In October we announced that we were going to postpone the 2017-based subnational population and household projections. Our previous blog described the reasons why we made that decision, and a short note describing the challenges that we had with the work was also published.
On 27 November, we’ll publish the Welsh Index of Multiple Deprivation (WIMD) 2019. This will be a fresh set of ranks of relative deprivation for small areas in Wales.
There’s been a gap of five years since WIMD 2014. That’s five years in which there have been many exciting data developments and advances in techniques that can help us with the complex calculations needed.
Our local authority population projections are one of the most widely used sets of information that we produce. The projections look at what has been happening to the population in recent years and project it forward into the future. They are used to help a range of organisations plan for the future (for example to plan houses, schools, nurseries and social services), and are used to help distribute money too. They do not take account of any future political or economic developments (for example Brexit).
Many people in Wales come into contact with social care each year and it accounts for around a quarter of spending by local authorities in Wales. In 2017-18 over 75,000 adults were provided with services through a care and support plan and nearly 50,000 children were assessed for need for care and support.
Welsh Government’s ‘Economic action plan‘ seeks to pursue prosperity for all by supporting an economy that increases both our wealth and our well-being.To provide effective assistance for the Welsh economy it is important to understand current business activity in Wales… how many people do businesses employ? How large is their turnover? What do they buy and sell? Who do they trade with? Do they trade with other countries?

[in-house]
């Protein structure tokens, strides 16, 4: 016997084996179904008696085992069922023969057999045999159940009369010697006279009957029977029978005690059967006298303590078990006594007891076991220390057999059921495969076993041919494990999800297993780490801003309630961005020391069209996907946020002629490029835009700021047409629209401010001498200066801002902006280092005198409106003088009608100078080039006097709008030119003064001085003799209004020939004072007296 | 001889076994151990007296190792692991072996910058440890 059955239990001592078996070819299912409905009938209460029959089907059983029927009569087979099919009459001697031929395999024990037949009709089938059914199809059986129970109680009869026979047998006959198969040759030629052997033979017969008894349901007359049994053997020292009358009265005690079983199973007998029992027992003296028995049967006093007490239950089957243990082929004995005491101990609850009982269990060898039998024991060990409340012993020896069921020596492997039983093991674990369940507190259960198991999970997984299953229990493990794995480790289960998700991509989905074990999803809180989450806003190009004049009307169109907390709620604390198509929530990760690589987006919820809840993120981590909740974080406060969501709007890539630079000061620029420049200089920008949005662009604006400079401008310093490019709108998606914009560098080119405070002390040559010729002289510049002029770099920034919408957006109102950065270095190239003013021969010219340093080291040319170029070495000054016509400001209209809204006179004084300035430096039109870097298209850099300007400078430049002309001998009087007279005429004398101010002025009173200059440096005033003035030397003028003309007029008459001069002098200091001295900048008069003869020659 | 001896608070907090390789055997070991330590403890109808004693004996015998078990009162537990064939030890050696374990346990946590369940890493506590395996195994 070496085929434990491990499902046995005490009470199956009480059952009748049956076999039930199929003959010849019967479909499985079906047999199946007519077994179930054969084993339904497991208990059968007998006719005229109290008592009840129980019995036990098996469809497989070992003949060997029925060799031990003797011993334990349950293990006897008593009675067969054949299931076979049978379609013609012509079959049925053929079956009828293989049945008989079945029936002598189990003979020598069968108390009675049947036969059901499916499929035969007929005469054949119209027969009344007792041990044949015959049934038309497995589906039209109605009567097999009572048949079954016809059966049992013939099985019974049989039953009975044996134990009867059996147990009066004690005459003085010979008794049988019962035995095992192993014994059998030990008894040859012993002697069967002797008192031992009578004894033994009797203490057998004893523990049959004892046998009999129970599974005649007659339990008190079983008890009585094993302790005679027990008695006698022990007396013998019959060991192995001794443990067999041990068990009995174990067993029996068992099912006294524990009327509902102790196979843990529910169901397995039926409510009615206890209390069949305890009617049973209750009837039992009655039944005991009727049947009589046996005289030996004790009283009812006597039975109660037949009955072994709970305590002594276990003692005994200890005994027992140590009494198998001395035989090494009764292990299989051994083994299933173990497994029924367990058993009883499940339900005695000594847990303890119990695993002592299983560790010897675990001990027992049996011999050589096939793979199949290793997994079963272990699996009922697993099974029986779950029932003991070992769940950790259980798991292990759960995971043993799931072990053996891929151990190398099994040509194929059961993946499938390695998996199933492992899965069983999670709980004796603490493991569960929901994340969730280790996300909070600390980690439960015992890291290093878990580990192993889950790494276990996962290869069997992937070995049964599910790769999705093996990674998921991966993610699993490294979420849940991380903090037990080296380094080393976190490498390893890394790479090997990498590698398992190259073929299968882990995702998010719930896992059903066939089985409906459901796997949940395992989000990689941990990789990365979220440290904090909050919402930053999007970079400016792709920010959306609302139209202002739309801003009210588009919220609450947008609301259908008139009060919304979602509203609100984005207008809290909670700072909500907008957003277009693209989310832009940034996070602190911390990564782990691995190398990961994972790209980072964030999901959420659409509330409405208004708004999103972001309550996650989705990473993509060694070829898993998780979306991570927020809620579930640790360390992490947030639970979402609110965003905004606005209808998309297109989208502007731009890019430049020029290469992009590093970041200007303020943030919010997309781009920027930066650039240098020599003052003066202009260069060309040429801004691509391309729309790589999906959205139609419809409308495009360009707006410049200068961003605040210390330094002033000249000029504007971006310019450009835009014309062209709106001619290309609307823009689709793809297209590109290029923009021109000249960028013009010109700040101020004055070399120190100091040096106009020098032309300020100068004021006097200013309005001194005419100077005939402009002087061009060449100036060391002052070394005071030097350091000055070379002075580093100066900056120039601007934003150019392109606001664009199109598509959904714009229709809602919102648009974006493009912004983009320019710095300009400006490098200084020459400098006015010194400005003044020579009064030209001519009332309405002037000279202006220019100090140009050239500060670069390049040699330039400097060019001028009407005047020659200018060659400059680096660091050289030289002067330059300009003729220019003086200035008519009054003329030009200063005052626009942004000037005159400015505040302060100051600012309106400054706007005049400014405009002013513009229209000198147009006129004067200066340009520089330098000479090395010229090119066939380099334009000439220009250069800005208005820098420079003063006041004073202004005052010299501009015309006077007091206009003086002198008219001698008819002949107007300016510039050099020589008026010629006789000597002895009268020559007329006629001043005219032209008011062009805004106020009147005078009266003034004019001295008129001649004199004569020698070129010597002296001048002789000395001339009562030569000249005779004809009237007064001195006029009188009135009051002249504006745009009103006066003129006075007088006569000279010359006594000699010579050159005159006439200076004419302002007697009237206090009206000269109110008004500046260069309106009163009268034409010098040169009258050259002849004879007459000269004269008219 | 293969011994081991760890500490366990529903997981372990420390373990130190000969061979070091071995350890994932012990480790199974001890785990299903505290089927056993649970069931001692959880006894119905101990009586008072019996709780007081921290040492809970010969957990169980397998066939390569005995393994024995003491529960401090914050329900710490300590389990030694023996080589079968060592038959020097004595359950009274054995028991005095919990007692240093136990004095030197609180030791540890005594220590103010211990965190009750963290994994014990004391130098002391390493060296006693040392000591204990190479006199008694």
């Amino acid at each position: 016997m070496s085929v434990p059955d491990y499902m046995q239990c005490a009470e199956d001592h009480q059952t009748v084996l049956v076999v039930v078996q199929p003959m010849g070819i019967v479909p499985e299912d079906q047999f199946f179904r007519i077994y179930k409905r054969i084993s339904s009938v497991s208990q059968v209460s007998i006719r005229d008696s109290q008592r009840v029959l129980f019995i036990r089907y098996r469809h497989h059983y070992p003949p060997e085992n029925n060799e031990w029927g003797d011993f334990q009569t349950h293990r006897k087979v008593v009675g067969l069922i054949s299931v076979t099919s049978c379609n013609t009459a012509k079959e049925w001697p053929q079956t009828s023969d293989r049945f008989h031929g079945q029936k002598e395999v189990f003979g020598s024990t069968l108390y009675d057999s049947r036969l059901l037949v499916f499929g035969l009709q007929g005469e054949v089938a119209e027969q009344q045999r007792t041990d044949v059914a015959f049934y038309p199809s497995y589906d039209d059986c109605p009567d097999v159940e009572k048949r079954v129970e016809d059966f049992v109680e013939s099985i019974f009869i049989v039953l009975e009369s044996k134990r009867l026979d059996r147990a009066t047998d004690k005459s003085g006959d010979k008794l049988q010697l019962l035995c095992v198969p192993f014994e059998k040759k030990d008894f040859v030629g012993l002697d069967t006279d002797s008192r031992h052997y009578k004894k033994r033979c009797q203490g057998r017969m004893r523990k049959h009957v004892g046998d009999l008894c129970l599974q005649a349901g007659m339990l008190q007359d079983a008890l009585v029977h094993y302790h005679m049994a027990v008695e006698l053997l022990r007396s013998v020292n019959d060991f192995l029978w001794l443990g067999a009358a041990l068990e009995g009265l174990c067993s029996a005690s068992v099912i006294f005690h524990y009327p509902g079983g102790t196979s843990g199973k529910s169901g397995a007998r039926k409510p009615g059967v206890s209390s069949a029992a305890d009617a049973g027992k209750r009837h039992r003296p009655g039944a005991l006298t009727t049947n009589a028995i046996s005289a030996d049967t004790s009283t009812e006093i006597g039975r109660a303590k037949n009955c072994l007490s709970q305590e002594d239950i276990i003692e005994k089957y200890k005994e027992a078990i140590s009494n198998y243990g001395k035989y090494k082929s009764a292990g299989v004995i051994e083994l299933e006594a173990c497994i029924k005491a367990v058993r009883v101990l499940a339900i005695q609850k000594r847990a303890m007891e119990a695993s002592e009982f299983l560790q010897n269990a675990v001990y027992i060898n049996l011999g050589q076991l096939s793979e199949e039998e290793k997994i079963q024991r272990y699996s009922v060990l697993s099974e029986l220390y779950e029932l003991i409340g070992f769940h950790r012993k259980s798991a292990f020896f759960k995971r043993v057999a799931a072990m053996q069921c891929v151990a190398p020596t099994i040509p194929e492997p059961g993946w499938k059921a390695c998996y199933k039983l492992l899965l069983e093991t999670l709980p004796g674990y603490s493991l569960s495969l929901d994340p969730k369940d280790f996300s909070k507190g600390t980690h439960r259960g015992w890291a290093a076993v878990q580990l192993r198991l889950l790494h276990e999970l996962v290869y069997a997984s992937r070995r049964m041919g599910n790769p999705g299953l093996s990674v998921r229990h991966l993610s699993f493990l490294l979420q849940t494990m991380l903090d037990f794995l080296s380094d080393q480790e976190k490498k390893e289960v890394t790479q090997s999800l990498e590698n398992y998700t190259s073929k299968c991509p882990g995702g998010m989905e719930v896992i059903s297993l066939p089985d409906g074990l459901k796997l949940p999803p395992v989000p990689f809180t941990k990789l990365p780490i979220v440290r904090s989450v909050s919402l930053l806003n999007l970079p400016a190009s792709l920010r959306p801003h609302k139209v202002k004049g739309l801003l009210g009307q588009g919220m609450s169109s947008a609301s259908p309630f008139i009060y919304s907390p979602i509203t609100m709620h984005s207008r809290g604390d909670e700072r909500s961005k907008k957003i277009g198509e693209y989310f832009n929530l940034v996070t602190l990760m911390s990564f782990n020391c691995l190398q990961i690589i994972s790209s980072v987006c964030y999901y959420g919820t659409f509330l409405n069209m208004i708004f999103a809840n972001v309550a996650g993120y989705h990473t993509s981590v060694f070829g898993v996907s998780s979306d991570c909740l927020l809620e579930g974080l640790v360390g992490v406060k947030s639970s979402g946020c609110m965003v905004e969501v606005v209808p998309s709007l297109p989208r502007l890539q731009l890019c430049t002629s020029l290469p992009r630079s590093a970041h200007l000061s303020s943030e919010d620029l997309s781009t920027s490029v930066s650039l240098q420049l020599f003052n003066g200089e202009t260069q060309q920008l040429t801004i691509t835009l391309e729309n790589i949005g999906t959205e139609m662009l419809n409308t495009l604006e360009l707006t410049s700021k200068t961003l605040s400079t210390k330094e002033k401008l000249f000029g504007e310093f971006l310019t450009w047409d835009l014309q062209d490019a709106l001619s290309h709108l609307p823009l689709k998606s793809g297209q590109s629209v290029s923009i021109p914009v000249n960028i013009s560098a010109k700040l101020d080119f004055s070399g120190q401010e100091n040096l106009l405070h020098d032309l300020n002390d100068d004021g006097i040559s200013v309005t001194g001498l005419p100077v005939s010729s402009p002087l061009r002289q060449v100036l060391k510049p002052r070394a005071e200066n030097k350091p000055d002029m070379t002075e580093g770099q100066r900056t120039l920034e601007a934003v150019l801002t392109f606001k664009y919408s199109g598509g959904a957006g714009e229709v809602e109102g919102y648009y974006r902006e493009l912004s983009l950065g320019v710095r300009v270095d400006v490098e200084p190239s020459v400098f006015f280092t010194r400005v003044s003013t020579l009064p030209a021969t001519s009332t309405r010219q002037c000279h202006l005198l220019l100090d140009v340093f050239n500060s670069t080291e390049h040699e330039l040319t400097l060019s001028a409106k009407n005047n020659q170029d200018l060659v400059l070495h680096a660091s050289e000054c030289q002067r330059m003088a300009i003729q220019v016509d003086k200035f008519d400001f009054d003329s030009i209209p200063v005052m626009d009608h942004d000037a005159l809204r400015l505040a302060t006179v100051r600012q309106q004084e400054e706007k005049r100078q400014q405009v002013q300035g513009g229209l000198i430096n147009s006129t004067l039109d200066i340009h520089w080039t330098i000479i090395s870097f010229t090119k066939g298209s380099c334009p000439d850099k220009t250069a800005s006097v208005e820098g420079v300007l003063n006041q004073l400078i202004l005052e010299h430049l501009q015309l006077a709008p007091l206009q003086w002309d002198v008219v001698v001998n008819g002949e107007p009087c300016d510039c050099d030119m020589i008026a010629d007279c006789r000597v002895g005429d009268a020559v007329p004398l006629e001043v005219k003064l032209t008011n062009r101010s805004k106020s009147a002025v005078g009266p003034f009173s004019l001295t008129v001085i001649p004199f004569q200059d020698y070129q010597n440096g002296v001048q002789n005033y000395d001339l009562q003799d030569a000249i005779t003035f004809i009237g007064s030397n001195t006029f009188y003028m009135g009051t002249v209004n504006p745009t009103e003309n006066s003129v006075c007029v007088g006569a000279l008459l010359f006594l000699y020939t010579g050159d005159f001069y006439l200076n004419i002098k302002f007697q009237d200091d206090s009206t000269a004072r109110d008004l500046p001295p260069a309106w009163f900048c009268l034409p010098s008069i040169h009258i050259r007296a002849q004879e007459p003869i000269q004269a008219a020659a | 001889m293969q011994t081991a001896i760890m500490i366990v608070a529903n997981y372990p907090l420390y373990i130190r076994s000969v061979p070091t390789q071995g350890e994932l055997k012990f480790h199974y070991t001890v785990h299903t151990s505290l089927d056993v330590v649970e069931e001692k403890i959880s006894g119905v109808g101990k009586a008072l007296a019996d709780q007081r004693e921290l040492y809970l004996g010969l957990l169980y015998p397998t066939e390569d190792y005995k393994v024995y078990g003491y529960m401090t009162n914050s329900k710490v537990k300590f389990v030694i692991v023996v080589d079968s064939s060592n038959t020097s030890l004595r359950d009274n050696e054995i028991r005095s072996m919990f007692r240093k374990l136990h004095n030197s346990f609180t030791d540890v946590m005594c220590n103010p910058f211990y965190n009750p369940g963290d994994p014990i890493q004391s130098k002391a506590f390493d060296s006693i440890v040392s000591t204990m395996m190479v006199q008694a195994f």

Today we published the latest results on the Welsh language from the Annual Population Survey (APS) on our StatsWales website. We’ve been publishing these data for some time but in the past year there has been increasing user interest in the data owing to the gradual increase in Welsh speakers suggested by the data, and in light of the Welsh Government’s Welsh language strategy, Cymraeg 2050, which includes the aim of achieving a million Welsh speakers by 2050.
For many of you who want statistics or research GOV.WALES is where you go to get that information. In fact more than 30,000 of you come to our pages each year to find the data and information you want, making it one of the most used areas of the Welsh Government site.
On 20 September I published the second Well-being of Wales 2017-18 report. I believe the report provides a valuable snapshot of life in Wales, giving a wide ranging picture of well-being outcomes from life expectancy, the economy, poverty, biodiversity to the arts. This is information which should be invaluable for people in involved in public service and beyond to help them understand our nation and to make better decisions.
Estimates of additional housing need and demand are key to future planning at a national and regional level. Whilst statisticians produce regular updates to population and household projections, applying this to the need for additional housing is a complex matter and can have important implications for communities and future generations.
As Welsh Government statisticians our primary job is to ensure that we are producing statistics that help us understand the people, society and economy of Wales. However we also work with the Government Statistical Service across the UK to ensure we are collaborating and sharing ideas on how best to respond to the big policy questions. By working collaboratively we can share data and analysis that provides greater insight for users on particular topics. With that in mind I wanted to share two updates from the Government Statistical Service in the last week that highlight how we are looking to work together.